and probably always will be so. I currently have two Linux servers running
Red Hat in a colo facility that have not been rebooted for years. Try
that with a Microsoft server sometime.
UNIX Systems Administration and Engineering: Filling in for key
UNIX/Microsoft server Systems Administrators or Network
Engineers who have left your company until a full time replacement can be
recruited is a specialty.
To Hiring Managers: An incompetent or inexperienced Tech can do a lot of
damage real fast with root authority on your servers! And I've long since
lost track of how many "Network Engineers" I've met who don't know the
difference between UDP and TCP. Please take this into
consideration when comparing my resume skill set against others you may
receive. I was managing high SLA networks and production UNIX servers before
most of the other candidates you are hearing from were born. A "bargain"
rate isn't such a bargain if they can't keep the equipment running! Even
brief outages can be very expensive.
Have a NOC Design or deployment project in mind?: Pretty much
anyone can open up the shrink wrap on new sofware and install it. But
building a proactive, responsive, professional grade Network Operations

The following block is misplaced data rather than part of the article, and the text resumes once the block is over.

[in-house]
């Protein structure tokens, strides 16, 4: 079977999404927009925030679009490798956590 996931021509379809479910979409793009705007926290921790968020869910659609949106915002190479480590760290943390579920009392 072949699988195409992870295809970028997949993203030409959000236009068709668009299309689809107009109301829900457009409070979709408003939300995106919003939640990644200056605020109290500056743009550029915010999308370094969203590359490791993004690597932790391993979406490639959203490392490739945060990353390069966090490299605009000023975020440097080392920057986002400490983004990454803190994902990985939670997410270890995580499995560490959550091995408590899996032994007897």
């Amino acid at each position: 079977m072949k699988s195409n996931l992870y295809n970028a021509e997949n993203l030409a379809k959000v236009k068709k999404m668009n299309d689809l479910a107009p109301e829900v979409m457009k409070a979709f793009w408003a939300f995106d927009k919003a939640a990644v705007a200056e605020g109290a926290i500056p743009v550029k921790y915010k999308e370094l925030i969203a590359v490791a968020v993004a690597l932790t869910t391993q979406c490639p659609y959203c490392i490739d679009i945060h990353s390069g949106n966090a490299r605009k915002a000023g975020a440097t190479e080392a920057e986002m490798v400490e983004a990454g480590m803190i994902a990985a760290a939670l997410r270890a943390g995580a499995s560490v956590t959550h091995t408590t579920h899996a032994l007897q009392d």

Center is a lot more than just installing software! Most high end
monitoring products do very little "out of the box". Designing a NOC
involves gathering requirements, deciding what software to purchase,
negotiating and creating a design specification, establishing a
methodology, policies and procedures as well as a whole lot of training.
Have a look at some of the less obvious
NOC design considerations for
more insight into just how complicated this process can be. There are
only a handful of professional NOC Architects Worldwide and I believe I
am the only NOC Architect in the whole wide world who works with more than
one monitoring product. And I offer my services for a lot less than what
VARs and Vendor professional services folks charge. Even a very modest
250 server NOC can easily run $500,000 in software alone. It only makes
sense to protect that investment by hiring someone who actually knows
what they are doing to build your NOC. If minimizing your project's risk is